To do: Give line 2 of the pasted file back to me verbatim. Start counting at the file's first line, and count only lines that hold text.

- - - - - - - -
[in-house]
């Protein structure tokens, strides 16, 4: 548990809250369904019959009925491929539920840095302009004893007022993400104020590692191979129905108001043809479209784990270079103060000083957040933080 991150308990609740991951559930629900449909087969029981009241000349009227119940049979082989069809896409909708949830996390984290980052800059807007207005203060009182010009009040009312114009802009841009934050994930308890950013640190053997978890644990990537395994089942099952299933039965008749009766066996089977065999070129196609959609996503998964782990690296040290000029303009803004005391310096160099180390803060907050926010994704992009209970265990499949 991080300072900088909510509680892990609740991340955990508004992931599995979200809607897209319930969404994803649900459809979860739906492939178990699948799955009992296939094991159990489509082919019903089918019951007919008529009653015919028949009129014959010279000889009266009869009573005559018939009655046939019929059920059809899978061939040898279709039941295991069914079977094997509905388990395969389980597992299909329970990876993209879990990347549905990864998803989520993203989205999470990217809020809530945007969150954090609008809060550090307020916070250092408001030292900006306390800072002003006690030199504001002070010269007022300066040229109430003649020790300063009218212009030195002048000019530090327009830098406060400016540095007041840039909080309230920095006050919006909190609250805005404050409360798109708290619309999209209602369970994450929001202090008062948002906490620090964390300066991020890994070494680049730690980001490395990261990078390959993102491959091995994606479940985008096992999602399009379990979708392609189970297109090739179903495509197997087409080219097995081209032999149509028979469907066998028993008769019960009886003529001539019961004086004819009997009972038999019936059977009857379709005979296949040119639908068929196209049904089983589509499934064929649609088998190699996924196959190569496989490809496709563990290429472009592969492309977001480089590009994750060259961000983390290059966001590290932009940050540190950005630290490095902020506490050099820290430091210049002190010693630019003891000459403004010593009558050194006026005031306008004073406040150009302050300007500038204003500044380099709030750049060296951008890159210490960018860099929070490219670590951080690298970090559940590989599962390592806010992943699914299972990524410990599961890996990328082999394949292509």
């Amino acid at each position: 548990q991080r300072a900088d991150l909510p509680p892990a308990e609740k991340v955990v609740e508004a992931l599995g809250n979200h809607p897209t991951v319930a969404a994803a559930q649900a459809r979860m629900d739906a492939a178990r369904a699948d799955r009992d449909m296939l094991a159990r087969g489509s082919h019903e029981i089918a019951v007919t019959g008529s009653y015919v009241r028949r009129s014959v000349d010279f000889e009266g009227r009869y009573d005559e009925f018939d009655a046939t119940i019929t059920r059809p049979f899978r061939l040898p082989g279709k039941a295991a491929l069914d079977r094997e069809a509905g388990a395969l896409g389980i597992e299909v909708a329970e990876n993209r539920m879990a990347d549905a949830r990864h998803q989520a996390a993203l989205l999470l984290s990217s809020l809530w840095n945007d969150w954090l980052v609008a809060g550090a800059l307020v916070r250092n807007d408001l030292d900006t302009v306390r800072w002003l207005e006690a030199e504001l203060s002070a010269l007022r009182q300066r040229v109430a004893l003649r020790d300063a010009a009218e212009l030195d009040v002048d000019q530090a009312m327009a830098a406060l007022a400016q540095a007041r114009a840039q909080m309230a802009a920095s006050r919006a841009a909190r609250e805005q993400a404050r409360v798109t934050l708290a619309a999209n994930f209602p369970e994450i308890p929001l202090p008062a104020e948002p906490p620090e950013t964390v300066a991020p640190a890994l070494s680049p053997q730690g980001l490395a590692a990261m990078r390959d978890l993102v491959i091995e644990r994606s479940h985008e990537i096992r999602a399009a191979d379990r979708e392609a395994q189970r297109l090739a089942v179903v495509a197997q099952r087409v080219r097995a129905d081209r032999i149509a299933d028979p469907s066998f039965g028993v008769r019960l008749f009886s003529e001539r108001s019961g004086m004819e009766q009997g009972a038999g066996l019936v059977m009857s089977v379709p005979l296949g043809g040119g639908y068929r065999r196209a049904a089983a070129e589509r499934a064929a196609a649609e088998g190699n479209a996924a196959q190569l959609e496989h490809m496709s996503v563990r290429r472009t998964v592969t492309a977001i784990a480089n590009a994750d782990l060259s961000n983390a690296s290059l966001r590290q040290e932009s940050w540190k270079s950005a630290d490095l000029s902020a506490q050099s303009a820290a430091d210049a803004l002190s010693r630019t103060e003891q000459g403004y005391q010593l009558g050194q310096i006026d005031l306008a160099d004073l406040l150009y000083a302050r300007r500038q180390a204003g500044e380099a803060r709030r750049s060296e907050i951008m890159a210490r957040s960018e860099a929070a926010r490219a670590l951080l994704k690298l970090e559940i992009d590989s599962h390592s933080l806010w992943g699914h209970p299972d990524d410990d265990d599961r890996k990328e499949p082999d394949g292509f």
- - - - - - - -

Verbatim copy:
């Protein structure tokens, strides 16, 4: 548990809250369904019959009925491929539920840095302009004893007022993400104020590692191979129905108001043809479209784990270079103060000083957040933080 991150308990609740991951559930629900449909087969029981009241000349009227119940049979082989069809896409909708949830996390984290980052800059807007207005203060009182010009009040009312114009802009841009934050994930308890950013640190053997978890644990990537395994089942099952299933039965008749009766066996089977065999070129196609959609996503998964782990690296040290000029303009803004005391310096160099180390803060907050926010994704992009209970265990499949 991080300072900088909510509680892990609740991340955990508004992931599995979200809607897209319930969404994803649900459809979860739906492939178990699948799955009992296939094991159990489509082919019903089918019951007919008529009653015919028949009129014959010279000889009266009869009573005559018939009655046939019929059920059809899978061939040898279709039941295991069914079977094997509905388990395969389980597992299909329970990876993209879990990347549905990864998803989520993203989205999470990217809020809530945007969150954090609008809060550090307020916070250092408001030292900006306390800072002003006690030199504001002070010269007022300066040229109430003649020790300063009218212009030195002048000019530090327009830098406060400016540095007041840039909080309230920095006050919006909190609250805005404050409360798109708290619309999209209602369970994450929001202090008062948002906490620090964390300066991020890994070494680049730690980001490395990261990078390959993102491959091995994606479940985008096992999602399009379990979708392609189970297109090739179903495509197997087409080219097995081209032999149509028979469907066998028993008769019960009886003529001539019961004086004819009997009972038999019936059977009857379709005979296949040119639908068929196209049904089983589509499934064929649609088998190699996924196959190569496989490809496709563990290429472009592969492309977001480089590009994750060259961000983390290059966001590290932009940050540190950005630290490095902020506490050099820290430091210049002190010693630019003891000459403004010593009558050194006026005031306008004073406040150009302050300007500038204003500044380099709030750049060296951008890159210490960018860099929070490219670590951080690298970090559940590989599962390592806010992943699914299972990524410990599961890996990328082999394949292509």